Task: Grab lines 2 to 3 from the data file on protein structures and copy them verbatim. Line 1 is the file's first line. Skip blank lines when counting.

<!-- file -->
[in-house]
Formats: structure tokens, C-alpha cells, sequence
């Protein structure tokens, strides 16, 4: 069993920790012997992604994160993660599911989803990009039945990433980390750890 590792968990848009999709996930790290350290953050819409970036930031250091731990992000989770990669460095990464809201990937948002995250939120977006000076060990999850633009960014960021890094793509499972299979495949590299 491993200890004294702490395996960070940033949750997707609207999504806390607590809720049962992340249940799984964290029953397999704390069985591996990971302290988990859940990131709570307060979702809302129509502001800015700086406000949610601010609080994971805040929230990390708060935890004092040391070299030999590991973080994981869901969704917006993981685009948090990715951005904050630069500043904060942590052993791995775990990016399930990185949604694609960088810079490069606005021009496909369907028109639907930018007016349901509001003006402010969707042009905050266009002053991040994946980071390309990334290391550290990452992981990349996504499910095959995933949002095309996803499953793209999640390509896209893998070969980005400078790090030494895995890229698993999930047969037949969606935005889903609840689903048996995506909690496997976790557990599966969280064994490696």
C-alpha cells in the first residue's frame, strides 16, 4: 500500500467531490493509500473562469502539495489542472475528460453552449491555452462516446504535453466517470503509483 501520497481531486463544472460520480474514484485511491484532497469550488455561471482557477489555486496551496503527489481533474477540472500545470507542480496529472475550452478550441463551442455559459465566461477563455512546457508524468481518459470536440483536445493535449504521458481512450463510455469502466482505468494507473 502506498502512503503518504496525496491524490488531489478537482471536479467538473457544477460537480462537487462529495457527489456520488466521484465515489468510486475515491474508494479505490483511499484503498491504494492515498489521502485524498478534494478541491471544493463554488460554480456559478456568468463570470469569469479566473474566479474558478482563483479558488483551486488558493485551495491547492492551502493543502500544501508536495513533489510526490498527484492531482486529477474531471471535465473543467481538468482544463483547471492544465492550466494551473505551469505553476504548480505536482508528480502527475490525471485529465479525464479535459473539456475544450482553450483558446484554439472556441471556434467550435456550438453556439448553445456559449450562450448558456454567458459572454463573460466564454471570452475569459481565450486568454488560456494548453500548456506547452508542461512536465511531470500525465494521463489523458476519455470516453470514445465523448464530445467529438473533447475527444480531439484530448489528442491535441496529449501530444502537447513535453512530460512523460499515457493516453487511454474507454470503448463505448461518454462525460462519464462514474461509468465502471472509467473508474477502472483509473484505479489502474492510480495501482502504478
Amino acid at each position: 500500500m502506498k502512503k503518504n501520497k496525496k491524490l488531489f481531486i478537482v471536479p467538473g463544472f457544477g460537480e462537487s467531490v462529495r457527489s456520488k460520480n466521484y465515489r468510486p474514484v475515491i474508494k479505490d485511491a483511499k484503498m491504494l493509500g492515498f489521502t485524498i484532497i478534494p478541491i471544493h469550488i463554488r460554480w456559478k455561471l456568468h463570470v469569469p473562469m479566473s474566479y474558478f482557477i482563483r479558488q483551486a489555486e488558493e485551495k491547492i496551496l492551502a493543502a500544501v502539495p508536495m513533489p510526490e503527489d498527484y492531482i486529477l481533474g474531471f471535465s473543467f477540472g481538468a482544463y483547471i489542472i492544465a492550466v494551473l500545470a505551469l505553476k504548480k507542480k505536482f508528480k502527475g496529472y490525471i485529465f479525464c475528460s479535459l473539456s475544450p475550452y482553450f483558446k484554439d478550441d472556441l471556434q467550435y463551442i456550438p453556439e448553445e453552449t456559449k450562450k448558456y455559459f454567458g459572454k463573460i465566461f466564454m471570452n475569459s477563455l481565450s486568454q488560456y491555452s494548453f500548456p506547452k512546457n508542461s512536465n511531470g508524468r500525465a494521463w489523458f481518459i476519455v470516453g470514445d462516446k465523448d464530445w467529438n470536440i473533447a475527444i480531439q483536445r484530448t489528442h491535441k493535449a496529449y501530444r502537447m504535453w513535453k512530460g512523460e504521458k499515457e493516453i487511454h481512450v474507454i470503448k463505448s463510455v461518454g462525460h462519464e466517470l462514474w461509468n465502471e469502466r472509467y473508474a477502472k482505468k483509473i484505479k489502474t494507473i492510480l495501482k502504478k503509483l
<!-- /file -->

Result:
Formats: structure tokens, C-alpha cells, sequence
């Protein structure tokens, strides 16, 4: 069993920790012997992604994160993660599911989803990009039945990433980390750890 590792968990848009999709996930790290350290953050819409970036930031250091731990992000989770990669460095990464809201990937948002995250939120977006000076060990999850633009960014960021890094793509499972299979495949590299 491993200890004294702490395996960070940033949750997707609207999504806390607590809720049962992340249940799984964290029953397999704390069985591996990971302290988990859940990131709570307060979702809302129509502001800015700086406000949610601010609080994971805040929230990390708060935890004092040391070299030999590991973080994981869901969704917006993981685009948090990715951005904050630069500043904060942590052993791995775990990016399930990185949604694609960088810079490069606005021009496909369907028109639907930018007016349901509001003006402010969707042009905050266009002053991040994946980071390309990334290391550290990452992981990349996504499910095959995933949002095309996803499953793209999640390509896209893998070969980005400078790090030494895995890229698993999930047969037949969606935005889903609840689903048996995506909690496997976790557990599966969280064994490696």